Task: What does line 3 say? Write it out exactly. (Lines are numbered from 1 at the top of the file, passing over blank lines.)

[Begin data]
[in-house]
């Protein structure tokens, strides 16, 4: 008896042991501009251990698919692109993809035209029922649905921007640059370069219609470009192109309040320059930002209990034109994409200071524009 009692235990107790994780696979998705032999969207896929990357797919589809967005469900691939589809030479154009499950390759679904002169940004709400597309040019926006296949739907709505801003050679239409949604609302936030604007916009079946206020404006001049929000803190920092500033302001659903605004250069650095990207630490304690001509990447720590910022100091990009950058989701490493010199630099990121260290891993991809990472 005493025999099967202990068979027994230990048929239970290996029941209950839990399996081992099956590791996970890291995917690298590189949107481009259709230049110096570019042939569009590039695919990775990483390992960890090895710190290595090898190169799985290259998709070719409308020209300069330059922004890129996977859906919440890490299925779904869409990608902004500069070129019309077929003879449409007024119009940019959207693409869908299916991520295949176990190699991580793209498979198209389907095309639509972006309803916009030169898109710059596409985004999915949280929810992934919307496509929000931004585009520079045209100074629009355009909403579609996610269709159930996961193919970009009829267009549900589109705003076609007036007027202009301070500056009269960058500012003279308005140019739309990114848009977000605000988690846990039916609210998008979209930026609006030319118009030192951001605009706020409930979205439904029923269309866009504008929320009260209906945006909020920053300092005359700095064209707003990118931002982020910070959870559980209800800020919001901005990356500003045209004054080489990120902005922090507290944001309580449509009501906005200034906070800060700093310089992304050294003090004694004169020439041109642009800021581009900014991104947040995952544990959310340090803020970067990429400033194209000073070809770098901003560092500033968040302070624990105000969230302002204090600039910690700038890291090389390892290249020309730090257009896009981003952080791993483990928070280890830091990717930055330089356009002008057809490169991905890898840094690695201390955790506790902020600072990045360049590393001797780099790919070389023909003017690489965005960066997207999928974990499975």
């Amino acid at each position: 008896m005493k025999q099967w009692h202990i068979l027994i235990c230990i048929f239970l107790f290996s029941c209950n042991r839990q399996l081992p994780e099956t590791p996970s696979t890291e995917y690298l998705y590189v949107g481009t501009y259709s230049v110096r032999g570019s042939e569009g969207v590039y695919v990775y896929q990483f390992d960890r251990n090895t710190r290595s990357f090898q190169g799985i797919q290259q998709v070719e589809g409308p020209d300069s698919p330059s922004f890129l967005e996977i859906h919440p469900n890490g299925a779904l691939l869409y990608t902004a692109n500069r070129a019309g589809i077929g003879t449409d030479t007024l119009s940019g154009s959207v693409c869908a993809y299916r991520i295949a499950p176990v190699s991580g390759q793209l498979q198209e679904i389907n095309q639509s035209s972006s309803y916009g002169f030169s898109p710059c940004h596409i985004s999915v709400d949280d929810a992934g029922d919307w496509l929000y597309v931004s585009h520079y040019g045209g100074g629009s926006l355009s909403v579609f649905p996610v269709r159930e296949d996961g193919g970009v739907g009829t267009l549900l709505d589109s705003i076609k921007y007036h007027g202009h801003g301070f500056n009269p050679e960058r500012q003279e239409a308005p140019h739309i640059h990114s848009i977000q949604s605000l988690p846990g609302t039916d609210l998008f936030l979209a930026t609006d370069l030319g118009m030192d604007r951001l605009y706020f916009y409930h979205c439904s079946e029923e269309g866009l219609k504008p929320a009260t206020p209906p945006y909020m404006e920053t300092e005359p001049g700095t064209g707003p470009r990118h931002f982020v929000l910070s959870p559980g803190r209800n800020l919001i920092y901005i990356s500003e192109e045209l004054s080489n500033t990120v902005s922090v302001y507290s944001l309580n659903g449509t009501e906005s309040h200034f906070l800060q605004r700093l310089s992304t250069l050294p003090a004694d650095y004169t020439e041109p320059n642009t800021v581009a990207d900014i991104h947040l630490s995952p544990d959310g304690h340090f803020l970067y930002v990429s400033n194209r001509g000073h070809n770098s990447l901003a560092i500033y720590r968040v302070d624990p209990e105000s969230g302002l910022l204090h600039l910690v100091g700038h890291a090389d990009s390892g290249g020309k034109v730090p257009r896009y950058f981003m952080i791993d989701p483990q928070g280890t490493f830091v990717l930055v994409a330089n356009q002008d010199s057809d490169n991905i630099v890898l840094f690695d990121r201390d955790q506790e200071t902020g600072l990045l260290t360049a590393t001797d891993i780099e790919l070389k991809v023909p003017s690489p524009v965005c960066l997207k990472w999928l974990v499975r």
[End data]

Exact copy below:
């Amino acid at each position: 008896m005493k025999q099967w009692h202990i068979l027994i235990c230990i048929f239970l107790f290996s029941c209950n042991r839990q399996l081992p994780e099956t590791p996970s696979t890291e995917y690298l998705y590189v949107g481009t501009y259709s230049v110096r032999g570019s042939e569009g969207v590039y695919v990775y896929q990483f390992d960890r251990n090895t710190r290595s990357f090898q190169g799985i797919q290259q998709v070719e589809g409308p020209d300069s698919p330059s922004f890129l967005e996977i859906h919440p469900n890490g299925a779904l691939l869409y990608t902004a692109n500069r070129a019309g589809i077929g003879t449409d030479t007024l119009s940019g154009s959207v693409c869908a993809y299916r991520i295949a499950p176990v190699s991580g390759q793209l498979q198209e679904i389907n095309q639509s035209s972006s309803y916009g002169f030169s898109p710059c940004h596409i985004s999915v709400d949280d929810a992934g029922d919307w496509l929000y597309v931004s585009h520079y040019g045209g100074g629009s926006l355009s909403v579609f649905p996610v269709r159930e296949d996961g193919g970009v739907g009829t267009l549900l709505d589109s705003i076609k921007y007036h007027g202009h801003g301070f500056n009269p050679e960058r500012q003279e239409a308005p140019h739309i640059h990114s848009i977000q949604s605000l988690p846990g609302t039916d609210l998008f936030l979209a930026t609006d370069l030319g118009m030192d604007r951001l605009y706020f916009y409930h979205c439904s079946e029923e269309g866009l219609k504008p929320a009260t206020p209906p945006y909020m404006e920053t300092e005359p001049g700095t064209g707003p470009r990118h931002f982020v929000l910070s959870p559980g803190r209800n800020l919001i920092y901005i990356s500003e192109e045209l004054s080489n500033t990120v902005s922090v302001y507290s944001l309580n659903g449509t009501e906005s309040h200034f906070l800060q605004r700093l310089s992304t250069l050294p003090a004694d650095y004169t020439e041109p320059n642009t800021v581009a990207d900014i991104h947040l630490s995952p544990d959310g304690h340090f803020l970067y930002v990429s400033n194209r001509g000073h070809n770098s990447l901003a560092i500033y720590r968040v302070d624990p209990e105000s969230g302002l910022l204090h600039l910690v100091g700038h890291a090389d990009s390892g290249g020309k034109v730090p257009r896009y950058f981003m952080i791993d989701p483990q928070g280890t490493f830091v990717l930055v994409a330089n356009q002008d010199s057809d490169n991905i630099v890898l840094f690695d990121r201390d955790q506790e200071t902020g600072l990045l260290t360049a590393t001797d891993i780099e790919l070389k991809v023909p003017s690489p524009v965005c960066l997207k990472w999928l974990v499975r």